ClinVar Miner

Submissions for variant NM_000249.3(MLH1):c.588+2T>A (rs587779024)

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Total submissions: 4
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Submitter RCV SCV Clinical significance Condition Last evaluated Review status Method Comment
International Society for Gastrointestinal Hereditary Tumours (InSiGHT) RCV000075771 SCV000106780 likely pathogenic Lynch syndrome 2019-06-21 reviewed by expert panel curation Interrupts canonical donor splice site
Invitae RCV000550590 SCV000625179 likely pathogenic Hereditary nonpolyposis colorectal neoplasms 2017-05-04 criteria provided, single submitter clinical testing This sequence change affects a donor splice site in intron 7 of the MLH1 gene. It is expected to disrupt RNA splicing and likely results in an absent or disrupted protein product. This variant has been reported in the literature in individuals affected with suspected Lynch syndrome (PMID: 21681552). ClinVar contains an entry for this variant (Variation ID: 90282). In summary, donor and acceptor splice site variants are typically loss-of-function (PMID: 16199547), and loss-of-function variants in MLH1 are known to be pathogenic (PMID: 15713769, 24362816). However, without additional functional and/or genetic data, this variant has been classified as Likely Pathogenic.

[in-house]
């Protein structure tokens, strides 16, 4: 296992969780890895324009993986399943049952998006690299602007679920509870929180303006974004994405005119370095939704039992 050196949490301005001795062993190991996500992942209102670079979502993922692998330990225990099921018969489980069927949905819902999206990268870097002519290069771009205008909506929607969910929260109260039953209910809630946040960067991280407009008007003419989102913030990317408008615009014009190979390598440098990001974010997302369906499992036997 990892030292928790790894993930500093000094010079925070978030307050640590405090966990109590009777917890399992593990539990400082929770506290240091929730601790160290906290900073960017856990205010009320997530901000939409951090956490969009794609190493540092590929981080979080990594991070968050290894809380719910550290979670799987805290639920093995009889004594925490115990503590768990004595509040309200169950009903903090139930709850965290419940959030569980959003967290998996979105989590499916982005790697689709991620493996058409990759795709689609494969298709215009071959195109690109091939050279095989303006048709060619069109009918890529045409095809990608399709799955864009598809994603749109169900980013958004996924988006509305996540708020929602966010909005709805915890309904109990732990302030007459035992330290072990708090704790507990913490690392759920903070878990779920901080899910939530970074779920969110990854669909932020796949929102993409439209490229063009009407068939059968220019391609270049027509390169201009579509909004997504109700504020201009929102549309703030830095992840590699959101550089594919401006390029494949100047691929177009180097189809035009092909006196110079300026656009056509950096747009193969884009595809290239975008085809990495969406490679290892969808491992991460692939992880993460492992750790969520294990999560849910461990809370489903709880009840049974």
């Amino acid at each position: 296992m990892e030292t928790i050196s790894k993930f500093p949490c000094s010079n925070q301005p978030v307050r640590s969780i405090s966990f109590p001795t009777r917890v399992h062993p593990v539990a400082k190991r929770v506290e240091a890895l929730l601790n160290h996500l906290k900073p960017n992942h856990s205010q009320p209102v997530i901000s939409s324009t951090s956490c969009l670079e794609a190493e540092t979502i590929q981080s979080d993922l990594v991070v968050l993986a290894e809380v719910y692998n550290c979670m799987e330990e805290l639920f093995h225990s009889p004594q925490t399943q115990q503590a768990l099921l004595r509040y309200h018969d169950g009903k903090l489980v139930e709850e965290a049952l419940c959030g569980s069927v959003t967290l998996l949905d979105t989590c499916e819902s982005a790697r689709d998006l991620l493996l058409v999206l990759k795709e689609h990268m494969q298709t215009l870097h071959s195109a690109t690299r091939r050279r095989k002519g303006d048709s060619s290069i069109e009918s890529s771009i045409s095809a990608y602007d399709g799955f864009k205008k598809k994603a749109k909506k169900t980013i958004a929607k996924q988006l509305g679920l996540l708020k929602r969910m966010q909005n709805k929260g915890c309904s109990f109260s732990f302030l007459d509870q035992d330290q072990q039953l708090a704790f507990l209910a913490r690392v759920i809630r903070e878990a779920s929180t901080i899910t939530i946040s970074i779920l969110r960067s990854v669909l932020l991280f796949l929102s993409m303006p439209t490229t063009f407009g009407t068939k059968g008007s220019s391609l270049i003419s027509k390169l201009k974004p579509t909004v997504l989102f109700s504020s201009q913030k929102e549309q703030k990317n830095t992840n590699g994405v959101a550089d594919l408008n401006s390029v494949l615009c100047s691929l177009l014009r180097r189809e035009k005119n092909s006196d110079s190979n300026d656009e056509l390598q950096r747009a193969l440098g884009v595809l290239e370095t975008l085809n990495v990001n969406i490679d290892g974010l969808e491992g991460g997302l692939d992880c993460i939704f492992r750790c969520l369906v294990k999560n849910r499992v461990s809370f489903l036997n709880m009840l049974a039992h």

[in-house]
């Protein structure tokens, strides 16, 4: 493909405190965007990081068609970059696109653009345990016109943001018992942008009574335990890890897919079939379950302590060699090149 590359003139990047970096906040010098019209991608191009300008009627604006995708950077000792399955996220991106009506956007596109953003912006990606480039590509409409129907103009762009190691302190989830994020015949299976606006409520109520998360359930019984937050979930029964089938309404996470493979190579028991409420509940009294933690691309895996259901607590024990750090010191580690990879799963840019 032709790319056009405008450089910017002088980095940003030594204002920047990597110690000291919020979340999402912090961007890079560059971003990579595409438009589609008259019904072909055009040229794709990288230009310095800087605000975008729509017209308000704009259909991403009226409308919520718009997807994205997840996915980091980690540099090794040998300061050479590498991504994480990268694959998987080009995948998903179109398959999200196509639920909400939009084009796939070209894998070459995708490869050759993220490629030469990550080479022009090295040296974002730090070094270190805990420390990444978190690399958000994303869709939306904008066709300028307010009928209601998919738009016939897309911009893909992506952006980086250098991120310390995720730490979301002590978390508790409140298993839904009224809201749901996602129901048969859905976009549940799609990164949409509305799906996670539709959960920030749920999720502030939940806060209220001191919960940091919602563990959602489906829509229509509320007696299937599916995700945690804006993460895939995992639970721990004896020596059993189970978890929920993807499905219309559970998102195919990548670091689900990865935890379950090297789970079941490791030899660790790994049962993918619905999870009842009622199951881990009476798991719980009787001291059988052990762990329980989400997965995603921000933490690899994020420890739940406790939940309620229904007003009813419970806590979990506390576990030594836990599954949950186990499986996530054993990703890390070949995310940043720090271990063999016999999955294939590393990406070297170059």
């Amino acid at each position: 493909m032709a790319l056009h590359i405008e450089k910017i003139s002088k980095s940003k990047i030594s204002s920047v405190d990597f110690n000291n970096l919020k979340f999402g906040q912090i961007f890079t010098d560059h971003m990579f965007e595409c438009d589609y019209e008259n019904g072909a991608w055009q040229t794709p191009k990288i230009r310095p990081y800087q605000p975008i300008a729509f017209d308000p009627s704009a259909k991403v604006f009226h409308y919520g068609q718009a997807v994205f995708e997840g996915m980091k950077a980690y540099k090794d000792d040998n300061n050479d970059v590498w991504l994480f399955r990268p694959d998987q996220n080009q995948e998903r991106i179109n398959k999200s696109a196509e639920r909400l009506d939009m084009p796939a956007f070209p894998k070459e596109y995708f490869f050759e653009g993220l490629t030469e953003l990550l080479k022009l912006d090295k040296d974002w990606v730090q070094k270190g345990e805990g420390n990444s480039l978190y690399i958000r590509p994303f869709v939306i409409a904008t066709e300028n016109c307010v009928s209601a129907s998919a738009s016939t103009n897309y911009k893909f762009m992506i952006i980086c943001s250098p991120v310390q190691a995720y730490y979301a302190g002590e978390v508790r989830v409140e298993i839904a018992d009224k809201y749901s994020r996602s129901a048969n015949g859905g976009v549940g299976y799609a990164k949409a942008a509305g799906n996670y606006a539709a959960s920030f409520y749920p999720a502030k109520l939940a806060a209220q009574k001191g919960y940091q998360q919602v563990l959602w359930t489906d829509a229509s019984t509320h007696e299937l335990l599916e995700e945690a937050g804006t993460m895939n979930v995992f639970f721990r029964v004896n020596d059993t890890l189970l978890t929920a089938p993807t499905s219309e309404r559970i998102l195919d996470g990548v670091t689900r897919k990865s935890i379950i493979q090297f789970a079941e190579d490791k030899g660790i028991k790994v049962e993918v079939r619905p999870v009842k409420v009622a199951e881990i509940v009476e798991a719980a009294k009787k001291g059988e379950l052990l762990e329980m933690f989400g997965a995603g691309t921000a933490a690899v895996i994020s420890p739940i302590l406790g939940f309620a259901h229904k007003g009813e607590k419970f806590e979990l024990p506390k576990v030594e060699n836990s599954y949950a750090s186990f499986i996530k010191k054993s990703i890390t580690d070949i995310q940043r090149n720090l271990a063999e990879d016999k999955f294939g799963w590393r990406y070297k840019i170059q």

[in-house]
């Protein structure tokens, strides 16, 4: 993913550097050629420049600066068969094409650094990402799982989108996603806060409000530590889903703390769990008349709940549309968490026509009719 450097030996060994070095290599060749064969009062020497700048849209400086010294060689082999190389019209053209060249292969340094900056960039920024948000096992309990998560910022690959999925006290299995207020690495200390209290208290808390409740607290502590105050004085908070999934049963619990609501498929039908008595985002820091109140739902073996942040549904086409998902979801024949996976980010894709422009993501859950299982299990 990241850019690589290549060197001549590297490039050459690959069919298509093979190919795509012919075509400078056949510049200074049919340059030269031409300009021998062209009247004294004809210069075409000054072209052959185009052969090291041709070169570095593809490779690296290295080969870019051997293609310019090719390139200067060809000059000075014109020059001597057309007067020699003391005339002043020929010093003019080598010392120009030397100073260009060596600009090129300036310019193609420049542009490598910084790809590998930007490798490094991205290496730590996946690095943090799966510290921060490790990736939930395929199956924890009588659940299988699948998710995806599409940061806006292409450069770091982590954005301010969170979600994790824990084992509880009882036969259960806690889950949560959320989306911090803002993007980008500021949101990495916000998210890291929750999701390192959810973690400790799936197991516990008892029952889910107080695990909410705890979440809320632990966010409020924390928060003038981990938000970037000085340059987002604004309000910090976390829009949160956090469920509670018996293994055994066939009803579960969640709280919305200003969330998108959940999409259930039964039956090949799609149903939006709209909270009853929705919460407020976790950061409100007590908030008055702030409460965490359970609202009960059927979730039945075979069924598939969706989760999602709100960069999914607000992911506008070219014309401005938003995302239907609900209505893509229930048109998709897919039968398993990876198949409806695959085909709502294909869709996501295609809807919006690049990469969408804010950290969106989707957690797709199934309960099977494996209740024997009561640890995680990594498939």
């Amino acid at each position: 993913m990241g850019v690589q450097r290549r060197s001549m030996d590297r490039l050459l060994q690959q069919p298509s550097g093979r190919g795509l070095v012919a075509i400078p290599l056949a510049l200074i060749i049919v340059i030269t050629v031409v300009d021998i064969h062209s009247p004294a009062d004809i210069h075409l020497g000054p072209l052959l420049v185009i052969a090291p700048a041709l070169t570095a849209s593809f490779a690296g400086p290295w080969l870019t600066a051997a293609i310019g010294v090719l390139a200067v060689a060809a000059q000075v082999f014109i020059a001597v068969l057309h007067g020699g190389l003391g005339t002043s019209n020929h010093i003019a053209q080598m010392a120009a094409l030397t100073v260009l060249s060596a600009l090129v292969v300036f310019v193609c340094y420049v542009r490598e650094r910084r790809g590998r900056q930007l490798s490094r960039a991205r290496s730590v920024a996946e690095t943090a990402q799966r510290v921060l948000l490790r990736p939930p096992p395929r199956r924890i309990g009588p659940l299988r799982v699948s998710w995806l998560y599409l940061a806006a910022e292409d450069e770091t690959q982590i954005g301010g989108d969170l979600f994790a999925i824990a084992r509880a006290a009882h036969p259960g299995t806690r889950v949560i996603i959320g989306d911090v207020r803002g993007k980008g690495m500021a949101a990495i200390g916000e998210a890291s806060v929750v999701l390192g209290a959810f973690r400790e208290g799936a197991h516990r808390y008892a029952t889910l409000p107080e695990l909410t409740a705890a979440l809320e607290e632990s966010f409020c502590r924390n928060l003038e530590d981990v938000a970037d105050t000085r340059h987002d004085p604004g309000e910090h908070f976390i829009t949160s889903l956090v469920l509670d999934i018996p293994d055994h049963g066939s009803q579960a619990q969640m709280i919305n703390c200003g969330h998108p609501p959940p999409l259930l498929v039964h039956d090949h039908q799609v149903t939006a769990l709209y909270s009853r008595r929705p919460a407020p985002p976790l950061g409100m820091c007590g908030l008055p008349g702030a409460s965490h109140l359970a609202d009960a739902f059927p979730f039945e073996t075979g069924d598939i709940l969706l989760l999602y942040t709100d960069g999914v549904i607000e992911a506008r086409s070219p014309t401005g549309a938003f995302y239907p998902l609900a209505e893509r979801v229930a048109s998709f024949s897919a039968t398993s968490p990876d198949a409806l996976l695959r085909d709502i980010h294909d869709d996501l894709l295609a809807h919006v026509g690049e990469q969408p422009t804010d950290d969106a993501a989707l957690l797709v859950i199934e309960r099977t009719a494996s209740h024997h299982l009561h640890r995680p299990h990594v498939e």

A.C.Camargo Cancer Center / LGBM, A.C.Camargo Cancer Center RCV000075771 SCV000914315 likely pathogenic Lynch syndrome 2019-01-30 criteria provided, single submitter research
Ambry Genetics RCV001024637 SCV001186685 pathogenic Hereditary cancer-predisposing syndrome 2019-08-22 criteria provided, single submitter clinical testing The c.588+2T>A intronic pathogenic mutation results from a T to A substitution two nucleotides after coding exon 7 in the MLH1 gene. This nucleotide position is highly conserved in available vertebrate species. This mutation was identified in a Brazilian individual meeting Bethesda or Amsterdam criteria whose tumor demonstrated loss of MLH1 and PMS2 by IHC analysis (Valentin MD et al. Fam. Cancer, 2011 Dec;10:641-7). This variant was not reported in population-based cohorts in the Genome Aggregation Database (gnomAD). In addition to the clinical data presented in the literature, alterations that disrupt the canonical splice site are expected to cause aberrant splicing, resulting in an abnormal protein or a transcript that is subject to nonsense-mediated mRNA decay. As such, this alteration is classified as a disease-causing mutation.

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